Project STS-31 :: Spiralgalaxie (Solar One)

Frosted spacewalks juxtaposed by cerebral machinations, fragile soundscapes and minimal ambience, in a record that brings together a founding father and modern day trailblazer for a future classic.

Project STS-31 :: Spiralgalaxie (Solar One)

Electronic music can be fickle, especially when it comes to popularity. Some artists are launched into notoriety, seemly ascending into regard and respect with little rhyme nor reason behind their success. On the other end of this spectrum are those whose ability and talent have garnered attention from press and the greater population alike. Robert Witschakowski belongs to this second strata.

The Exaltics, Witschakowski’s most prolific moniker, has brought a plethora of sounds to the ears of the faithful. Eerie electro, elegant electronics, thoughtful techno and acrid acid. But I dare say that Project STS-31 must be up there with one of this artist’s proudest collaborations; a partnership with Gerald Donaldson (of Drexciya and Dopplereffekt fame.)

In reality Spiralgalaxie is not solely a collaborative album. In fact, the third in the Hubble Telescope series is a compilation that draws on Witsch’s and Donald’s many pseudonyms as well as their new work together. The vinyl version only has two of the duo’s tracks, with the CD offering four. The title piece is a stripped, a pared down work of astral abstraction to introduce the listener to this star strewn assortment. Their other outing, “50000 Light Years Away” rumbles, juddering bass and a snapping beat allowing for some dancefloor flexibility. But the floor isn’t what this duo are focusing on, the heavens and man´s place in them is the narrative.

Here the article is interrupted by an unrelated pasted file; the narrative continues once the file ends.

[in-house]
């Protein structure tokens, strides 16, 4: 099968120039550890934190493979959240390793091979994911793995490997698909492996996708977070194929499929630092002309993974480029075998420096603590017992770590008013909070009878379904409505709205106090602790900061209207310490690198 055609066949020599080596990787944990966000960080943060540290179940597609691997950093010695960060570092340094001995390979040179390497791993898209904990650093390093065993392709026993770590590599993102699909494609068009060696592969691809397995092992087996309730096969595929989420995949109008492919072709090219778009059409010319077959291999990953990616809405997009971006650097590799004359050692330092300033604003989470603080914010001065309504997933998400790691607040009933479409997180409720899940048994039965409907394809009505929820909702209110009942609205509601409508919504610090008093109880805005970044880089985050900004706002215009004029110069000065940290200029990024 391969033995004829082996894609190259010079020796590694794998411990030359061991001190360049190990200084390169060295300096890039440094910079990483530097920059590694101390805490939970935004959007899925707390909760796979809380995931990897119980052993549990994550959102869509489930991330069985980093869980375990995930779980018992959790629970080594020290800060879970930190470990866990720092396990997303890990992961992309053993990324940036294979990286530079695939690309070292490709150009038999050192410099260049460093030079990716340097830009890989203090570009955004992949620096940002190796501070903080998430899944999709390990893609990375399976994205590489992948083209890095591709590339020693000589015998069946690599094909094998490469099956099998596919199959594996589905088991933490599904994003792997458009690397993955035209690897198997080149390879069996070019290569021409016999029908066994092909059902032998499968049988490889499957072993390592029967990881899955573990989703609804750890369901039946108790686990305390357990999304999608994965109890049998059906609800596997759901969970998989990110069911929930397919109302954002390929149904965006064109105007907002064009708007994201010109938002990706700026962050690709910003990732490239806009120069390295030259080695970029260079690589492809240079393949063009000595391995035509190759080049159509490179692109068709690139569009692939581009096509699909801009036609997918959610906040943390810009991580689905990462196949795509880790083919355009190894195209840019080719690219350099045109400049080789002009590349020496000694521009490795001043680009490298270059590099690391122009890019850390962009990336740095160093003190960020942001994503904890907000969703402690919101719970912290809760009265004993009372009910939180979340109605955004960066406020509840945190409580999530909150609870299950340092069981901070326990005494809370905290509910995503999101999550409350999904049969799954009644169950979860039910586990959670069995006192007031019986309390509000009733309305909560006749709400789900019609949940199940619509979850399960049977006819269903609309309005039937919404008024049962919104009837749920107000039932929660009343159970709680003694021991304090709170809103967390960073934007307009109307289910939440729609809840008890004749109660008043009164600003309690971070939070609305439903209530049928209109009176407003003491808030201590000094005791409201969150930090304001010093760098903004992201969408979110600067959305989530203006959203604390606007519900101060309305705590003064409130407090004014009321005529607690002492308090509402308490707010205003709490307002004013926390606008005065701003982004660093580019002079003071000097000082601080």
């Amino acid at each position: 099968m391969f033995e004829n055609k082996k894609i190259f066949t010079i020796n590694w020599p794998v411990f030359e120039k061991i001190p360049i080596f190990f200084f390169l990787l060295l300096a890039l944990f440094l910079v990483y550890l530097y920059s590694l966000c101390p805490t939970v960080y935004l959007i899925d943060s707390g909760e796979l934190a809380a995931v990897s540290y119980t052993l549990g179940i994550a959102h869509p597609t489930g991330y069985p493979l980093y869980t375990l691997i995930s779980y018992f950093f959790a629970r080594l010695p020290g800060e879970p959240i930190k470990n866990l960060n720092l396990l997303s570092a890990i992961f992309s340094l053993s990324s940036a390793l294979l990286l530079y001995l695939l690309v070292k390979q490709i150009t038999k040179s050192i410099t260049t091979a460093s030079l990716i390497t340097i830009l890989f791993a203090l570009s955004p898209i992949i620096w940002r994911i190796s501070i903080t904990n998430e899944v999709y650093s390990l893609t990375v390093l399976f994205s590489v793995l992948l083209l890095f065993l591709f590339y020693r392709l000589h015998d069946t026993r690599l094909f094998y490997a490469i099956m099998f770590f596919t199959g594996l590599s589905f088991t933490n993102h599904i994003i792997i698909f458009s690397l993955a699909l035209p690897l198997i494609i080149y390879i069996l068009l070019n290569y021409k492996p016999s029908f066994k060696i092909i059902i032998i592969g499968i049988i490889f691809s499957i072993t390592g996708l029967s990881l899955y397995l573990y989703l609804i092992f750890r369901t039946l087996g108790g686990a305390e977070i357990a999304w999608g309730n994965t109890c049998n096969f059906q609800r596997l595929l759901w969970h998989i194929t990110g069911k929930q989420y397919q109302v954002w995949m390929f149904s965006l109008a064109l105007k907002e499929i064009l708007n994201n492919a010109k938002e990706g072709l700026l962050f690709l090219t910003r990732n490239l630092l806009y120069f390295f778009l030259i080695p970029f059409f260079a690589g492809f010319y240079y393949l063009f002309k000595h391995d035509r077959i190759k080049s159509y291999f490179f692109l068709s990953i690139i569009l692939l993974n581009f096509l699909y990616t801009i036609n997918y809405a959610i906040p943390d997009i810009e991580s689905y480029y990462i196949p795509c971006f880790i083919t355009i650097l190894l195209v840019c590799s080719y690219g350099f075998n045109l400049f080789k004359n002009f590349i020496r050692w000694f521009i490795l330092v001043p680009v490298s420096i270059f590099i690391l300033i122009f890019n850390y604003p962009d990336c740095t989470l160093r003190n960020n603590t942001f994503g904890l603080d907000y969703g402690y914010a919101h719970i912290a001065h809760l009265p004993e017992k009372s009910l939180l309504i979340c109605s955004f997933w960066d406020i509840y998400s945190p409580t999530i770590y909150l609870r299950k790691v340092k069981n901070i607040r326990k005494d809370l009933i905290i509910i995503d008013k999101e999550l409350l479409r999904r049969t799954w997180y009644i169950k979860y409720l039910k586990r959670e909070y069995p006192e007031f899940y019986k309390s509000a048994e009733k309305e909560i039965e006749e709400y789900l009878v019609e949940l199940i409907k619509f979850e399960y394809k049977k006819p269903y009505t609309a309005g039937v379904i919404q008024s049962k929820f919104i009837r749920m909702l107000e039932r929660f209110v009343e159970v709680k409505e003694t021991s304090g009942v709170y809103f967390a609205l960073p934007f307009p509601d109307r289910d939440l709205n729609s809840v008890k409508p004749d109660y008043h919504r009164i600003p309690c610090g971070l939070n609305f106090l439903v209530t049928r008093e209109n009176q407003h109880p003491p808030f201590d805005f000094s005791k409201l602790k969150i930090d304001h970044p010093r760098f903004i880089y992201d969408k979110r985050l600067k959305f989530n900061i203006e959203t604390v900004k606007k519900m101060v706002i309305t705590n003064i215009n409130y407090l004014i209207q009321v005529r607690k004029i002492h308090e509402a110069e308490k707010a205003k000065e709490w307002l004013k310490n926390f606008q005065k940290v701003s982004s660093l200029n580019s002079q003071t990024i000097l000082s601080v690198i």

The pair diverge, delivering tracks from different nom de plumes. The Exaltics’ “NGC 253” soars, synths floating into the heaven with snares keeping time. Donning his Robert Heise mantle, the Jena man carves out a frigid piece of introspection.

Donald’s additions are just as varied. From the clinical “Adaptive Optics” by Heinrich Mueller to the star gazing chills of Der Zyklus’ “Ionospheric Delay.” The most reduced addition comes under from the Detroit man´s Rudolf Klorzeiger guise, with Crotaphytus following suit with the barren atmospherics of “GJ 1214 b.”

Spiralgalaxie is Solar One Music‘s fortieth release, marking ten years for the label. And what a way to celebrate that achievement. The compilation celebrates the similarities and differences of the respective artists. Frosted spacewalks juxtaposed by cerebral machinations, fragile soundscapes and minimal ambience, in a record that brings together a founding father and modern day trailblazer for a future classic.

Spiralgalaxie is available on Solar One.

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